City officials demonstrate leadership
Hoover’s leadership was faced with a difficult decision, and though time will be the ultimate judge, Mayor Frank Brocato, the Hoover City Council and other officials seemingly made the right call.
The City Council, in a special called meeting on July 10, voted for tax increases that will generate about $11 million more for the city each year, following warnings that Hoover’s expenses had begun outpacing its revenues, which would require the use of reserve funds in the near future to balance budgets.
The most significant of the tax increases is a 0.5-percent hike in the city’s sales tax. Brocato initially proposed a 1-percent increase, but the Council countered with a more modest measure. Council members said the half-cent increase would still bring in enough to allow for balanced budgets, and Brocato remained pleased with the outcome.
“Hoover’s back,” the mayor said following the vote. “Tonight, our council stepped up in the face of adversity. They recognized that we had real needs in our city, and I applaud them for taking a stand.
“This is not giving us an open checkbook. We will continue to be good stewards of the money that we’ve been given. We will continue to look for efficiencies and make sure that we’re doing the things that any Fortune 500 company would do when they find themselves in our position.”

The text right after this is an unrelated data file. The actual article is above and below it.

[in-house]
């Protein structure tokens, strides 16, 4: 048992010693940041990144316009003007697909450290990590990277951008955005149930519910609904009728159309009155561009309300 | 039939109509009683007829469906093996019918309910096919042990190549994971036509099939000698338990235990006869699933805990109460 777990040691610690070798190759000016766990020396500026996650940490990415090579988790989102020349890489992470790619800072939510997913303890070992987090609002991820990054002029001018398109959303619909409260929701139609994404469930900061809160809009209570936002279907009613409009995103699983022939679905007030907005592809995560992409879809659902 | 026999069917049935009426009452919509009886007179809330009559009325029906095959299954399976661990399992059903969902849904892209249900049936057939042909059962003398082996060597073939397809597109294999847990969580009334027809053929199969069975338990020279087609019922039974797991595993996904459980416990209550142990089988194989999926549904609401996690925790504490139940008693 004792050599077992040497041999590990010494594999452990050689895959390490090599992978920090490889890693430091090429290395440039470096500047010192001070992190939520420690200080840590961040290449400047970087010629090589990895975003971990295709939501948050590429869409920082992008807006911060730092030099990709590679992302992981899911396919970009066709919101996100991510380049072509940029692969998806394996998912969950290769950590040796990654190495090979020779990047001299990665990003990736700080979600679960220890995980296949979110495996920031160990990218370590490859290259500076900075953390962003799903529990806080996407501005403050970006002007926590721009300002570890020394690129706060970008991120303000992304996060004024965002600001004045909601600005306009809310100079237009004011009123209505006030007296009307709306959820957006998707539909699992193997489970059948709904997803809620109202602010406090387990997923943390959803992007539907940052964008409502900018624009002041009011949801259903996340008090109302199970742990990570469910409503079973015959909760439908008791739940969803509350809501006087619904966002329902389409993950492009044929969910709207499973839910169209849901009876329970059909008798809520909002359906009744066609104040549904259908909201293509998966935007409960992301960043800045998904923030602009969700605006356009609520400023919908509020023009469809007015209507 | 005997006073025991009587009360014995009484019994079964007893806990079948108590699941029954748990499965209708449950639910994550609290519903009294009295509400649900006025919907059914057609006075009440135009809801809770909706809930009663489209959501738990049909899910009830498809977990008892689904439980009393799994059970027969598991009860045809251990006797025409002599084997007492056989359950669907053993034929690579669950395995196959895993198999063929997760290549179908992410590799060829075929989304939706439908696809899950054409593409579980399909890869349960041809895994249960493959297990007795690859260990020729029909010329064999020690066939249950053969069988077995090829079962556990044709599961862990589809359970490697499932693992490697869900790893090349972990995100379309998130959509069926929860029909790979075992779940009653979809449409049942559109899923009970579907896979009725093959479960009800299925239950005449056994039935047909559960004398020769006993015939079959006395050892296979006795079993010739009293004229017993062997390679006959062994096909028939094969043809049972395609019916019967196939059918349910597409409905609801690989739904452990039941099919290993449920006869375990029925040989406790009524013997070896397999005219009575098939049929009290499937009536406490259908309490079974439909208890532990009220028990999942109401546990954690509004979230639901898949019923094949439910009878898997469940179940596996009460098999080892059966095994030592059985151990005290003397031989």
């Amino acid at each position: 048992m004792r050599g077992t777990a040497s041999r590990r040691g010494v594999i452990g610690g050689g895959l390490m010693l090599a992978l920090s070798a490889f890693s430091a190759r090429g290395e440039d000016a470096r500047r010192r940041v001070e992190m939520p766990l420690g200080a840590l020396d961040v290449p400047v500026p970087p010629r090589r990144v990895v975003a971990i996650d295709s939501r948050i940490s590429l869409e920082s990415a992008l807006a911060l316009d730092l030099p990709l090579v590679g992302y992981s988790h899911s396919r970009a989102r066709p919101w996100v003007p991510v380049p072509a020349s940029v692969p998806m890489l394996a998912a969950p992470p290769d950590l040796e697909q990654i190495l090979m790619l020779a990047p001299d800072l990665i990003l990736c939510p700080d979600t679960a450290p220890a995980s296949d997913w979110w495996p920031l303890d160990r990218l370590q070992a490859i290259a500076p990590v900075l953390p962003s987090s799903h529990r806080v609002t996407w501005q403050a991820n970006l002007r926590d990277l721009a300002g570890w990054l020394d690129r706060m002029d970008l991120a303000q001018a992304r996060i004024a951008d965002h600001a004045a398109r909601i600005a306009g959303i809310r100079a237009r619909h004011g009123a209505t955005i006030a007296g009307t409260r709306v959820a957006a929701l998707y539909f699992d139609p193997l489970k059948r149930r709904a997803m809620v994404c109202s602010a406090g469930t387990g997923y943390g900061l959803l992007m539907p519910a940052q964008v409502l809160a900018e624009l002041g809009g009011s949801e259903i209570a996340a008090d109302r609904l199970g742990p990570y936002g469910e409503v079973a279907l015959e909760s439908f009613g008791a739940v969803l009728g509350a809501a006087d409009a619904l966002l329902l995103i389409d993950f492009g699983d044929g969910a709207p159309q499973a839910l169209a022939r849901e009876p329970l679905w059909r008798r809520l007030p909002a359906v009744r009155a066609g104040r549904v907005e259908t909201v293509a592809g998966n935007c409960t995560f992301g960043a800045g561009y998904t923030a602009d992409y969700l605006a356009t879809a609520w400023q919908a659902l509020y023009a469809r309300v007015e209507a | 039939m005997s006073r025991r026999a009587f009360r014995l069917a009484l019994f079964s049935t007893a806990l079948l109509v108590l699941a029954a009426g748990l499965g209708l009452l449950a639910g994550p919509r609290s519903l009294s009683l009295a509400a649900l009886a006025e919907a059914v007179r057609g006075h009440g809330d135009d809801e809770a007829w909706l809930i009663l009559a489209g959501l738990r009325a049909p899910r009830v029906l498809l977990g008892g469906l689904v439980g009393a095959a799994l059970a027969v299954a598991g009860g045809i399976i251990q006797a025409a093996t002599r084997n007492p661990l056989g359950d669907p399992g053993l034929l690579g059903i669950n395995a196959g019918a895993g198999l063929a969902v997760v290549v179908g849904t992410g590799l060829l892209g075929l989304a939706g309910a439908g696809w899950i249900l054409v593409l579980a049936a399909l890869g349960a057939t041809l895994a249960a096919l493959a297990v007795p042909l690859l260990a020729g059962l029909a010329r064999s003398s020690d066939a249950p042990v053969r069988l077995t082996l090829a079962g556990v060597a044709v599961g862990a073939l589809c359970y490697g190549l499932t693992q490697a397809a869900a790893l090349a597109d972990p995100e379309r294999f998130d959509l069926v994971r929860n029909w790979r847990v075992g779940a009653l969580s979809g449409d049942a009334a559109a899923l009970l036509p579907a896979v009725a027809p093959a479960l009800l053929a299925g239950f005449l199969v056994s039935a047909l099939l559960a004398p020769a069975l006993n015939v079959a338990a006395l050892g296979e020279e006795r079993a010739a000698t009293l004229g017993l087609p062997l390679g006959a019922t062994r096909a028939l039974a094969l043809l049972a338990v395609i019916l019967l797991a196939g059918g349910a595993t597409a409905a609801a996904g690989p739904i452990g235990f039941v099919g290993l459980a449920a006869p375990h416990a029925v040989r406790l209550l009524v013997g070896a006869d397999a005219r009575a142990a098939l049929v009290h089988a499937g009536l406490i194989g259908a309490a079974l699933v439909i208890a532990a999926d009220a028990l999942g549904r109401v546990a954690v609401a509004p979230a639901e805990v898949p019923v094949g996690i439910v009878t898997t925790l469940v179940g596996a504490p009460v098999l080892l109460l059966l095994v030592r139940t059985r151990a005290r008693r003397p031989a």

Other votes included enacting a $2-per-night room fee in the city’s hotels and motels, increasing the personal property tax from 3 to 3.5 percent, voting down a potential rental and leasing tax increase from 1 percent to 2 percent, and the withdrawal of a proposed ordinance that would have doubled the lodging tax from 3 percent to 6 percent.
Some residents are undoubtedly unhappy about the increases, and the current officials may feel the effects of those emotions during the next municipal election.
But the tax increases appeared to be the city’s best way forward.
“I don’t enjoy any votes that I will cast tonight, and I don’t know that any members, whether voting for or against, are going to enjoy what they’re needing to do tonight,” Council President Gene Smith said before the votes, but the Council and other city officials showed a commitment to doing what is best for Hoover.
Stephen Dawkins is a staff writer for the Shelby County Reporter. He can be reached at 669-3131 ext. 524 or by email at firstname.lastname@example.org.